In today’s episode of “that was incredibly obvious how the fuck did I not work that out sooner”: turns out that I have actually succeeded in my goal of being able to simultaneously work on academia and my creative pursuits. It just doesn’t feel like it, because it doesn’t look like me simultaneously working on academy and my creative pursuits every day. Instead it’s the kind of thing I have to zoom out and look at from a wider perspective, across days and weeks rather than hours within the same 24-hour period.
This is good. This is perspective that I very much need, because it takes away my usual excuses for regarding myself as a useless lump who can’t accomplish tasks that, on paper, should be incredibly easy, such as allocating time every day to both work on academic stuff and progress with creative works. The big picture is not always the best way to look at things, but it can certainly be helpful.
I haven’t written any more of my Nano project since last time, but it’s only 15k words until I hit the Nano target and 25k at most until I hit my personal goal, so I’m not that worried. I’m actually still pretty excited about wrapping it up nice and tight, so I may be able to stick to 15k after all. I was thinking the other day about how what I’ve got planned out to write would play out as a TV show or a movie, and it wouldn’t be particularly satisfying: just by-the-numbers, bare-minimum kinda stuff. But that’s what one should expect from a writing exercise in by-the-numbers, bare-minimum story-construction, which is what this project is. And it’s also almost finished.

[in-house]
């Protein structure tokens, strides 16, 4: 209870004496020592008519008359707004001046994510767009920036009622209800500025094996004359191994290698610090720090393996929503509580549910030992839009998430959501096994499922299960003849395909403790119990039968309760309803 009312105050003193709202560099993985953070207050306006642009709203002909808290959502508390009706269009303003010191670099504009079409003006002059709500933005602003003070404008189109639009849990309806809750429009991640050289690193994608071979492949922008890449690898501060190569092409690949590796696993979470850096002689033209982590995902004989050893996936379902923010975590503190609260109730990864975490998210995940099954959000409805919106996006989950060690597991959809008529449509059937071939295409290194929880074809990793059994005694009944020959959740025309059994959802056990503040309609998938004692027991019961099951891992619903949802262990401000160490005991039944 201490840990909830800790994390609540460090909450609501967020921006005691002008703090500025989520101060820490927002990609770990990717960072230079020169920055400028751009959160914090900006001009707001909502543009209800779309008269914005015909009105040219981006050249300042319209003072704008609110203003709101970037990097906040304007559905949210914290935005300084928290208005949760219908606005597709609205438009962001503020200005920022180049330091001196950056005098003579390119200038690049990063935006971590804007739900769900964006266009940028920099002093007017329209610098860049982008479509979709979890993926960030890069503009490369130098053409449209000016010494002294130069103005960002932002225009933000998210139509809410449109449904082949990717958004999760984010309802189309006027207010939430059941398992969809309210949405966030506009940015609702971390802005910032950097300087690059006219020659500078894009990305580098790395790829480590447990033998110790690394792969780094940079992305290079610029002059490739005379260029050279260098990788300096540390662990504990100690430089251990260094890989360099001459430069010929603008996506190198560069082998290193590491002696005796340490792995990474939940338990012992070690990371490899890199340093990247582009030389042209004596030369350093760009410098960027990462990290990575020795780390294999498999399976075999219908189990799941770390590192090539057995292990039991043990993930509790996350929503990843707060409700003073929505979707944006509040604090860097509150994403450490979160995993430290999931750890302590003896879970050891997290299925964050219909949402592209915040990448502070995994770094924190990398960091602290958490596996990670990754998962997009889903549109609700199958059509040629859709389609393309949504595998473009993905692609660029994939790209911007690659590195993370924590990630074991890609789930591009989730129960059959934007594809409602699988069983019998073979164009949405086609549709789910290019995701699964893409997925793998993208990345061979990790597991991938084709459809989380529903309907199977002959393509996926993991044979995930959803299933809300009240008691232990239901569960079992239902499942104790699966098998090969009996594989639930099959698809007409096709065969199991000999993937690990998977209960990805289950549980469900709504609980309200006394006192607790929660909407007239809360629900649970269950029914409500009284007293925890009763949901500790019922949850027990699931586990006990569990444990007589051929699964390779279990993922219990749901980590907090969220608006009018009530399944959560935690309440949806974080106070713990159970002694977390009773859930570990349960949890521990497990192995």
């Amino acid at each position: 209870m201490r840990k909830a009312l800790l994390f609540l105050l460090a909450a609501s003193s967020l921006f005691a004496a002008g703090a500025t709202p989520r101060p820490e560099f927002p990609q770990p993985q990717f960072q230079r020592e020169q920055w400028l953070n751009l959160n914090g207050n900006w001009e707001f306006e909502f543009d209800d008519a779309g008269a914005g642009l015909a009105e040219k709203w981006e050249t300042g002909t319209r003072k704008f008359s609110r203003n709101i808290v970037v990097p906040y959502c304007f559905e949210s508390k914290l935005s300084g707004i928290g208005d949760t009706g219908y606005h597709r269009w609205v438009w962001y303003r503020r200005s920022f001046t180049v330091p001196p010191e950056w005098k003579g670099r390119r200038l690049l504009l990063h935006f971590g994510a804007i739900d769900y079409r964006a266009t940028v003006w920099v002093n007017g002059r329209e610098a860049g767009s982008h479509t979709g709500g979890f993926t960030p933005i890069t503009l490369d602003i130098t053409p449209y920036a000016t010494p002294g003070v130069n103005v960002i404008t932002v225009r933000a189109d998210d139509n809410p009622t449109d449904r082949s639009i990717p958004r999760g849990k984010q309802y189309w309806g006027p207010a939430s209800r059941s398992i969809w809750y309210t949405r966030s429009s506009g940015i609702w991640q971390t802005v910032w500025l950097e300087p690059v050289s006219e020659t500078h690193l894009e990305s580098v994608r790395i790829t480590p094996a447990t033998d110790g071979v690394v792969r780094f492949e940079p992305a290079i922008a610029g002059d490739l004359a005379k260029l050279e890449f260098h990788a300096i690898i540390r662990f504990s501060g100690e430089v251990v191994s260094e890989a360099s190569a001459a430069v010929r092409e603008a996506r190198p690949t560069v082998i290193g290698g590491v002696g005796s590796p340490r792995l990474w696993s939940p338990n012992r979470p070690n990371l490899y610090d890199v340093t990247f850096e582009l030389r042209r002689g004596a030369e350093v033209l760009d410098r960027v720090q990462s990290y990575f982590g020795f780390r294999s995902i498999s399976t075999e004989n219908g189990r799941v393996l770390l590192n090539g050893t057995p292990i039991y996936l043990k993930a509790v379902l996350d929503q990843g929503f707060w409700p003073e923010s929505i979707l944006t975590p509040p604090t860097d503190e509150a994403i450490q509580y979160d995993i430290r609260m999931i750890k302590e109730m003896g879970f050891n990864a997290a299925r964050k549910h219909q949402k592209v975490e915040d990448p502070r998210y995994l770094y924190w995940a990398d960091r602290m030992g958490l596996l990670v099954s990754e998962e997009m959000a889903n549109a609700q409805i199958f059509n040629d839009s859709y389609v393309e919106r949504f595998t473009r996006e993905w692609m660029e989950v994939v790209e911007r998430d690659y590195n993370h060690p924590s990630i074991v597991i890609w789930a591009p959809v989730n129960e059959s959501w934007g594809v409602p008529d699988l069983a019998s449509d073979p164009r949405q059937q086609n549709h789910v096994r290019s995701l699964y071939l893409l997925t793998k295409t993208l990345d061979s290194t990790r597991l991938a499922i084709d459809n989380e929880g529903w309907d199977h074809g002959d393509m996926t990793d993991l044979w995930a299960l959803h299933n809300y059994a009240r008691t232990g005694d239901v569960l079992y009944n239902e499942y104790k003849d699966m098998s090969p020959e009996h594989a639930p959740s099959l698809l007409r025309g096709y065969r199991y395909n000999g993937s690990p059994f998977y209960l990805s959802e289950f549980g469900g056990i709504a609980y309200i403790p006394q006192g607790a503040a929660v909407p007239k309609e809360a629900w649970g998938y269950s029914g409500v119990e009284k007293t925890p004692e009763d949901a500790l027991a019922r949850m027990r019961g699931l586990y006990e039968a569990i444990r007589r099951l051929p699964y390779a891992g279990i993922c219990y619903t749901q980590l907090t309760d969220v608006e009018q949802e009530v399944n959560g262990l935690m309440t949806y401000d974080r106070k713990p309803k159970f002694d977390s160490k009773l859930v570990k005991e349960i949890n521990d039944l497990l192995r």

Did I mention I’m excited?
I haven’t finished a full draft of anything non-academic since revising Tallulah back in … 2013? 2014? A while ago, anyway, and while this is a different kind of excitement to what I felt during the first draft, where after months of slogging and guesswork I was finally at the end, knew exactly what was going to happen and was relieved to be, finally, all out of options except to write the ending, it’s still exciting. It’s just that now I’ve already always more or less known exactly what was going to happen, not just at the end, and there have never really been many options with this story to begin with. What’s been fun about this project is the opposite of what was fun about Tallulah: while Tallulah was very much a free-form, discover-the-story-as-I-write-it experience, this shitty YA werewolf thing has been intentionally restricted to the inside of the box, taking the most obvious, common answers to the questions posed by my storytelling instincts and running with them. And I like them both, but I’m really enjoying getting used to this one.
But at the same time, I’m eager to be done with it, to have it in my hand – or hard drive – and be able to go back over it as a whole, finished thing. Because that’s the part that’s really rewarding: finishing something that you started. And I’ve got another 5 days to do that.
3k a day. That’s not too bad.